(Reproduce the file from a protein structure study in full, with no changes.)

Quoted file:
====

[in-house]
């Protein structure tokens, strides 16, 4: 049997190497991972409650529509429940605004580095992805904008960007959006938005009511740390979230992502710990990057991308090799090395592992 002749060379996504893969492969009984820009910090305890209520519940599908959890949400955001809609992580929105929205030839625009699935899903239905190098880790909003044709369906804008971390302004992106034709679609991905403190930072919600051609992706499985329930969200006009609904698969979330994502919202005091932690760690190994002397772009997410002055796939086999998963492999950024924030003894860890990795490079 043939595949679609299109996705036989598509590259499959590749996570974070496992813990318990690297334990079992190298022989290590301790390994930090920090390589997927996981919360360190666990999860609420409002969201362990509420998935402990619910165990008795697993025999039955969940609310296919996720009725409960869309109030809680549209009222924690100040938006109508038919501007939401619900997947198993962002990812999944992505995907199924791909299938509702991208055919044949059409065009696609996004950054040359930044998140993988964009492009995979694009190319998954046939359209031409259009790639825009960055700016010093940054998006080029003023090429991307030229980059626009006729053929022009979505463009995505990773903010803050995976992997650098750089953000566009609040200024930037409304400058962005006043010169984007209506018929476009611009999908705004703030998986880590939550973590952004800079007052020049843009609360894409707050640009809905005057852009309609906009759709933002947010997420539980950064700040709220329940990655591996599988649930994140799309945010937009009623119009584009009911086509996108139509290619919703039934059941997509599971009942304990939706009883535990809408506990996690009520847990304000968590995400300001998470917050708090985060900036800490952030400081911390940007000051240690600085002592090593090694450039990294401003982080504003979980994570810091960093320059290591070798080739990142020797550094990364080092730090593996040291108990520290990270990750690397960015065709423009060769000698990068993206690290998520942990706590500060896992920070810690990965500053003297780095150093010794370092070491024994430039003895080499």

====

[in-house]
């Protein structure tokens, strides 16, 4: 049997190497991972409650529509429940605004580095992805904008960007959006938005009511740390979230992502710990990057991308090799090395592992 002749060379996504893969492969009984820009910090305890209520519940599908959890949400955001809609992580929105929205030839625009699935899903239905190098880790909003044709369906804008971390302004992106034709679609991905403190930072919600051609992706499985329930969200006009609904698969979330994502919202005091932690760690190994002397772009997410002055796939086999998963492999950024924030003894860890990795490079 043939595949679609299109996705036989598509590259499959590749996570974070496992813990318990690297334990079992190298022989290590301790390994930090920090390589997927996981919360360190666990999860609420409002969201362990509420998935402990619910165990008795697993025999039955969940609310296919996720009725409960869309109030809680549209009222924690100040938006109508038919501007939401619900997947198993962002990812999944992505995907199924791909299938509702991208055919044949059409065009696609996004950054040359930044998140993988964009492009995979694009190319998954046939359209031409259009790639825009960055700016010093940054998006080029003023090429991307030229980059626009006729053929022009979505463009995505990773903010803050995976992997650098750089953000566009609040200024930037409304400058962005006043010169984007209506018929476009611009999908705004703030998986880590939550973590952004800079007052020049843009609360894409707050640009809905005057852009309609906009759709933002947010997420539980950064700040709220329940990655591996599988649930994140799309945010937009009623119009584009009911086509996108139509290619919703039934059941997509599971009942304990939706009883535990809408506990996690009520847990304000968590995400300001998470917050708090985060900036800490952030400081911390940007000051240690600085002592090593090694450039990294401003982080504003979980994570810091960093320059290591070798080739990142020797550094990364080092730090593996040291108990520290990270990750690397960015065709423009060769000698990068993206690290998520942990706590500060896992920070810690990965500053003297780095150093010794370092070491024994430039003895080499």